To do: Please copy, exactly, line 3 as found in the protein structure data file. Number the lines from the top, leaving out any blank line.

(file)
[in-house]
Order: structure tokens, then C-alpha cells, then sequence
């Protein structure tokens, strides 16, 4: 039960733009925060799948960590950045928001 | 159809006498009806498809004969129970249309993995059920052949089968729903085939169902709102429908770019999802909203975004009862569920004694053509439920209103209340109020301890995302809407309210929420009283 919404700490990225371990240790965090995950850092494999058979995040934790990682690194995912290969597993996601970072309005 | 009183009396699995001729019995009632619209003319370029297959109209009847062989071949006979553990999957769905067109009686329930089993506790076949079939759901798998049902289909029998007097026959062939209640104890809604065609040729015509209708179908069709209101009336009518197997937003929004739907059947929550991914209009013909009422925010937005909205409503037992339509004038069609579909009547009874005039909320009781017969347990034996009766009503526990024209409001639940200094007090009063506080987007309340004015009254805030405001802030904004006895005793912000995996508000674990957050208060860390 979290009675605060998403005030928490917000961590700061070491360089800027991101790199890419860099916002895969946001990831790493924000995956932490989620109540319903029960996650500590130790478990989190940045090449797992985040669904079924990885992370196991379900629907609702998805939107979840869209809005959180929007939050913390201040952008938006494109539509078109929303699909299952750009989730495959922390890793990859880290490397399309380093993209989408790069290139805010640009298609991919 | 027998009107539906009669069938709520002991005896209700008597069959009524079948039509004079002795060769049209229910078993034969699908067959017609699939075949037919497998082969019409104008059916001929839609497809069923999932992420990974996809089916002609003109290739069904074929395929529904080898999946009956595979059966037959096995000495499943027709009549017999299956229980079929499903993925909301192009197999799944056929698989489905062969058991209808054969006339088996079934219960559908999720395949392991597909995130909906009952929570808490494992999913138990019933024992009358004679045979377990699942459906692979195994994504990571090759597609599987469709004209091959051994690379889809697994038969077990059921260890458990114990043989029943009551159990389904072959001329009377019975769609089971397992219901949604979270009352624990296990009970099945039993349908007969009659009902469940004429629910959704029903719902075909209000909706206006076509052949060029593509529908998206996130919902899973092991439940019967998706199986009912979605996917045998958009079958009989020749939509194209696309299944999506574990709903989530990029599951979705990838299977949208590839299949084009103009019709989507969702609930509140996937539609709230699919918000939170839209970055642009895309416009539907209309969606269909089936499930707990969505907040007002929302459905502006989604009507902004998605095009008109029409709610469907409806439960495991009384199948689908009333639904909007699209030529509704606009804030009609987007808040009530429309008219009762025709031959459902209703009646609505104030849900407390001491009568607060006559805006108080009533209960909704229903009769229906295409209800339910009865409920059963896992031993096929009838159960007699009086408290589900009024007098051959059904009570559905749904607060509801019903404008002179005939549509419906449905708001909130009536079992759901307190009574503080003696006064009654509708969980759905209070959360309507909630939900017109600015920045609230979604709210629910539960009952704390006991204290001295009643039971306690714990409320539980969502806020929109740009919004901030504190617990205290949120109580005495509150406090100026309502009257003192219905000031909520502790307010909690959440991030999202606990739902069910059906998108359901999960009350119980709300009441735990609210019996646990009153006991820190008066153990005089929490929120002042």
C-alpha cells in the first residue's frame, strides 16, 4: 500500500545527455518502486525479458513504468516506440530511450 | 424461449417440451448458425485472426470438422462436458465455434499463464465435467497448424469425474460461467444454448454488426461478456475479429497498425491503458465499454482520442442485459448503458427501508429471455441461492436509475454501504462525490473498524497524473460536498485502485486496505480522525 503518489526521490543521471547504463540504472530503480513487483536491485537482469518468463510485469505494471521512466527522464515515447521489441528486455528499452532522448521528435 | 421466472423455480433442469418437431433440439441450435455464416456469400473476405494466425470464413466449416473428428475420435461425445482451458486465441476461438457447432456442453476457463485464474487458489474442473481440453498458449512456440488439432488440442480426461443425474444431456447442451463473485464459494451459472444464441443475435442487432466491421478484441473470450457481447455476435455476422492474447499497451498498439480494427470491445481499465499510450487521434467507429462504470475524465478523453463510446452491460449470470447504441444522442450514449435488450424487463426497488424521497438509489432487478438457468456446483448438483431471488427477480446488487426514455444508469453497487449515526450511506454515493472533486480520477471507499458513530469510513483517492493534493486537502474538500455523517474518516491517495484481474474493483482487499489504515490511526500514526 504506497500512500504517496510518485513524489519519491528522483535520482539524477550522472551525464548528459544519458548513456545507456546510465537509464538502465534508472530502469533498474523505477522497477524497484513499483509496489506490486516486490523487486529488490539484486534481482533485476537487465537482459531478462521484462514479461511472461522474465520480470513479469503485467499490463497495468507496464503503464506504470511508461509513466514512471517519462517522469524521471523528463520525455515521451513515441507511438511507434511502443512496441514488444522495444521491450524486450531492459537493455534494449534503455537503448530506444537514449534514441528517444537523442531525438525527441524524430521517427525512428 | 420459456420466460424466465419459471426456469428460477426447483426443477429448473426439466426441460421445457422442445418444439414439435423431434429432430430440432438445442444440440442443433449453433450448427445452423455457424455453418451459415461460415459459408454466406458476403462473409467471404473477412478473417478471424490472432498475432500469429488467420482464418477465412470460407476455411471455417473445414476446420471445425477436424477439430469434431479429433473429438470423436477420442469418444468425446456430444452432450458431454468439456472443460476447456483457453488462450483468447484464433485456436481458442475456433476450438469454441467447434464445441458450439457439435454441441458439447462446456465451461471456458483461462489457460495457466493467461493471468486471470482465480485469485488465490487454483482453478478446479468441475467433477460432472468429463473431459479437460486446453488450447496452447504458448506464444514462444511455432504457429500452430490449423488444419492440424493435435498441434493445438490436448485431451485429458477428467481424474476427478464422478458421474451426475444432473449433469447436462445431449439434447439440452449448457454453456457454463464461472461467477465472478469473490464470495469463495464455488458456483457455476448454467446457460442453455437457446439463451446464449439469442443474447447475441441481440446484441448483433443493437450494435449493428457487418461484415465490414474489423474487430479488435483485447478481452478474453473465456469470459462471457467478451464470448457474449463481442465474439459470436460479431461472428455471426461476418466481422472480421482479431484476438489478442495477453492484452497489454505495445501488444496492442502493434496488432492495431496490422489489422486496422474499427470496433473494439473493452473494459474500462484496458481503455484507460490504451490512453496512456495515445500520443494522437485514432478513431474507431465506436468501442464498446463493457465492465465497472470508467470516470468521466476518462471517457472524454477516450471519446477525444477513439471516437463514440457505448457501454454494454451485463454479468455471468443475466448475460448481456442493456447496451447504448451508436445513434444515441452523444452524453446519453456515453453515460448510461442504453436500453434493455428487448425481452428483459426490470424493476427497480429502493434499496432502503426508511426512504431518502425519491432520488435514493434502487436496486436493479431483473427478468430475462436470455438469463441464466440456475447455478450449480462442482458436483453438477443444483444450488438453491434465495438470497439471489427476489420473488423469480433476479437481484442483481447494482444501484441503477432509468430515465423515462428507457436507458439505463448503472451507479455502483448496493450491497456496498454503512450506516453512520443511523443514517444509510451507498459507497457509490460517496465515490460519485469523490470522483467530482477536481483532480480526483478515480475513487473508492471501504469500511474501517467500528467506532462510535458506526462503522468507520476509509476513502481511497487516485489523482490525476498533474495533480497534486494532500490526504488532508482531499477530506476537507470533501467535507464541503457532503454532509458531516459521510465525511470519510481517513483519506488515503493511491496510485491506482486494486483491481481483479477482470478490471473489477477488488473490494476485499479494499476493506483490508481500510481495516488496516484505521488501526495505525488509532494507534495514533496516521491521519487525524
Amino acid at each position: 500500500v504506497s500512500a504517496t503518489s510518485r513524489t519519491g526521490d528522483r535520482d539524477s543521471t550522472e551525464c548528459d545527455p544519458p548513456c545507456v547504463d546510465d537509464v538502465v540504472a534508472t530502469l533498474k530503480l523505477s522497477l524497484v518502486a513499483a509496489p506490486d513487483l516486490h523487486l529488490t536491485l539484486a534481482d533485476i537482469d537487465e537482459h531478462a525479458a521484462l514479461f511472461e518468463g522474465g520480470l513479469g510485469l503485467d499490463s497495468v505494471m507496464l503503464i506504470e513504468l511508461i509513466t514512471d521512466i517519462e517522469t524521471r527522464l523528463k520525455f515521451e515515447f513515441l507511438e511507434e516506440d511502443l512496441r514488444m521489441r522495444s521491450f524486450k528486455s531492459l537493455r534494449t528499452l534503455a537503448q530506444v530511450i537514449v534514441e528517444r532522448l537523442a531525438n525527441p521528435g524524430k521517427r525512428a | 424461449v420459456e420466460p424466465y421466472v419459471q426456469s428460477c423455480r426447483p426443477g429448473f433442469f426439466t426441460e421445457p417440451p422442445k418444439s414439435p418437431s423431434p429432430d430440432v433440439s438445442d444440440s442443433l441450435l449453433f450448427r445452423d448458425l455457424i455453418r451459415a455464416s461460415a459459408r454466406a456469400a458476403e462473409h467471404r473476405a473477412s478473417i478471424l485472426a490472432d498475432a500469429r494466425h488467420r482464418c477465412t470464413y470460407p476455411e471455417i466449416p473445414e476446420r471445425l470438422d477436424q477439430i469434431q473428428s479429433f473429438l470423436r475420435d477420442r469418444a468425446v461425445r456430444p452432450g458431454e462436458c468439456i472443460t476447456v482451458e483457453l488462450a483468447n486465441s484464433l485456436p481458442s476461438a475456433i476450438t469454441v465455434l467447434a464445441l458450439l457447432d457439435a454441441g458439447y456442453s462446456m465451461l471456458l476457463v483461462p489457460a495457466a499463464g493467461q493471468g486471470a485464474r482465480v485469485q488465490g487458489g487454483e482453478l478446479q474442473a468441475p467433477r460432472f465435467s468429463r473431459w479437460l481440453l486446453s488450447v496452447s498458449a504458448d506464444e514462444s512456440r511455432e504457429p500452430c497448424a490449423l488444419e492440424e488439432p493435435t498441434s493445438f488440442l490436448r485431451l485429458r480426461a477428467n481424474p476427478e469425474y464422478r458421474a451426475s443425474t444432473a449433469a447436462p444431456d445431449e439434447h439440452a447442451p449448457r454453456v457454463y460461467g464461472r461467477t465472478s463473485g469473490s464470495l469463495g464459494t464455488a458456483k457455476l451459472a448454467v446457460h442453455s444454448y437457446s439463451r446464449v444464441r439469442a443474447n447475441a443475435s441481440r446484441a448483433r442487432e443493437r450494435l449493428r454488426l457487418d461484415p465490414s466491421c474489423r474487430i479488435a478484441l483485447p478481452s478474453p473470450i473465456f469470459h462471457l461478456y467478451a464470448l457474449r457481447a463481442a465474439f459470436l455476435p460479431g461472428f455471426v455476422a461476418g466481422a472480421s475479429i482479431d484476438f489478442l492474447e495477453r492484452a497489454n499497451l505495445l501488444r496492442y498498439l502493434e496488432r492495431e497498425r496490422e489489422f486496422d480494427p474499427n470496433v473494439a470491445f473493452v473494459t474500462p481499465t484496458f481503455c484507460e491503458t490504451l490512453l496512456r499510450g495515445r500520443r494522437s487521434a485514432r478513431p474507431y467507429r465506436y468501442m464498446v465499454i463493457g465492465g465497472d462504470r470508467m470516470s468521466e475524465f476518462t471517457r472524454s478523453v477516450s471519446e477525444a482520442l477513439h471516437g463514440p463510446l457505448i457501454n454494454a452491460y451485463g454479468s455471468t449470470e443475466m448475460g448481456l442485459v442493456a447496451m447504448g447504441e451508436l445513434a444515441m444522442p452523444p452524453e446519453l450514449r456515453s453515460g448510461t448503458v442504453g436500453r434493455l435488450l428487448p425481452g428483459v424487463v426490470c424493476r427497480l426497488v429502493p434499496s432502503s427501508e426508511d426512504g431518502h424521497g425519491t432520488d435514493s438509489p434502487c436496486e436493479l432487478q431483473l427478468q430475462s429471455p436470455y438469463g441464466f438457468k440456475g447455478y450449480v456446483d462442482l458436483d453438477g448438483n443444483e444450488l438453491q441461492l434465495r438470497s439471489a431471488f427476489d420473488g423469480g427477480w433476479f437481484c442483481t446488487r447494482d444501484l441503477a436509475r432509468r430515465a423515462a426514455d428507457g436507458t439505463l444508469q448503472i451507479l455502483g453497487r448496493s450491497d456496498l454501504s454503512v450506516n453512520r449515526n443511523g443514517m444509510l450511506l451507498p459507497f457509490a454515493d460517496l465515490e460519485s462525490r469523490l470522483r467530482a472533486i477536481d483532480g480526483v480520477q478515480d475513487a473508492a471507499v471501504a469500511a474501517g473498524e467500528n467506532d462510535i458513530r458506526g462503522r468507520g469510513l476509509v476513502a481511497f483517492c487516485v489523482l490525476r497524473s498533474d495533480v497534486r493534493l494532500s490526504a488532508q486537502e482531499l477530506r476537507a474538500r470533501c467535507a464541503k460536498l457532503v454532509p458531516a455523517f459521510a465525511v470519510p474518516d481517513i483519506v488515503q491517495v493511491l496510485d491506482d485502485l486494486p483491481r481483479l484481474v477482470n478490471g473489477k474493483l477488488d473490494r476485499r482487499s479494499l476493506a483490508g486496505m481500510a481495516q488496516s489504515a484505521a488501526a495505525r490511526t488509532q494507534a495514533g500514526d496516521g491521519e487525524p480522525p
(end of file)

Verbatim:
């Protein structure tokens, strides 16, 4: 039960733009925060799948960590950045928001 | 159809006498009806498809004969129970249309993995059920052949089968729903085939169902709102429908770019999802909203975004009862569920004694053509439920209103209340109020301890995302809407309210929420009283 919404700490990225371990240790965090995950850092494999058979995040934790990682690194995912290969597993996601970072309005 | 009183009396699995001729019995009632619209003319370029297959109209009847062989071949006979553990999957769905067109009686329930089993506790076949079939759901798998049902289909029998007097026959062939209640104890809604065609040729015509209708179908069709209101009336009518197997937003929004739907059947929550991914209009013909009422925010937005909205409503037992339509004038069609579909009547009874005039909320009781017969347990034996009766009503526990024209409001639940200094007090009063506080987007309340004015009254805030405001802030904004006895005793912000995996508000674990957050208060860390 979290009675605060998403005030928490917000961590700061070491360089800027991101790199890419860099916002895969946001990831790493924000995956932490989620109540319903029960996650500590130790478990989190940045090449797992985040669904079924990885992370196991379900629907609702998805939107979840869209809005959180929007939050913390201040952008938006494109539509078109929303699909299952750009989730495959922390890793990859880290490397399309380093993209989408790069290139805010640009298609991919 | 027998009107539906009669069938709520002991005896209700008597069959009524079948039509004079002795060769049209229910078993034969699908067959017609699939075949037919497998082969019409104008059916001929839609497809069923999932992420990974996809089916002609003109290739069904074929395929529904080898999946009956595979059966037959096995000495499943027709009549017999299956229980079929499903993925909301192009197999799944056929698989489905062969058991209808054969006339088996079934219960559908999720395949392991597909995130909906009952929570808490494992999913138990019933024992009358004679045979377990699942459906692979195994994504990571090759597609599987469709004209091959051994690379889809697994038969077990059921260890458990114990043989029943009551159990389904072959001329009377019975769609089971397992219901949604979270009352624990296990009970099945039993349908007969009659009902469940004429629910959704029903719902075909209000909706206006076509052949060029593509529908998206996130919902899973092991439940019967998706199986009912979605996917045998958009079958009989020749939509194209696309299944999506574990709903989530990029599951979705990838299977949208590839299949084009103009019709989507969702609930509140996937539609709230699919918000939170839209970055642009895309416009539907209309969606269909089936499930707990969505907040007002929302459905502006989604009507902004998605095009008109029409709610469907409806439960495991009384199948689908009333639904909007699209030529509704606009804030009609987007808040009530429309008219009762025709031959459902209703009646609505104030849900407390001491009568607060006559805006108080009533209960909704229903009769229906295409209800339910009865409920059963896992031993096929009838159960007699009086408290589900009024007098051959059904009570559905749904607060509801019903404008002179005939549509419906449905708001909130009536079992759901307190009574503080003696006064009654509708969980759905209070959360309507909630939900017109600015920045609230979604709210629910539960009952704390006991204290001295009643039971306690714990409320539980969502806020929109740009919004901030504190617990205290949120109580005495509150406090100026309502009257003192219905000031909520502790307010909690959440991030999202606990739902069910059906998108359901999960009350119980709300009441735990609210019996646990009153006991820190008066153990005089929490929120002042």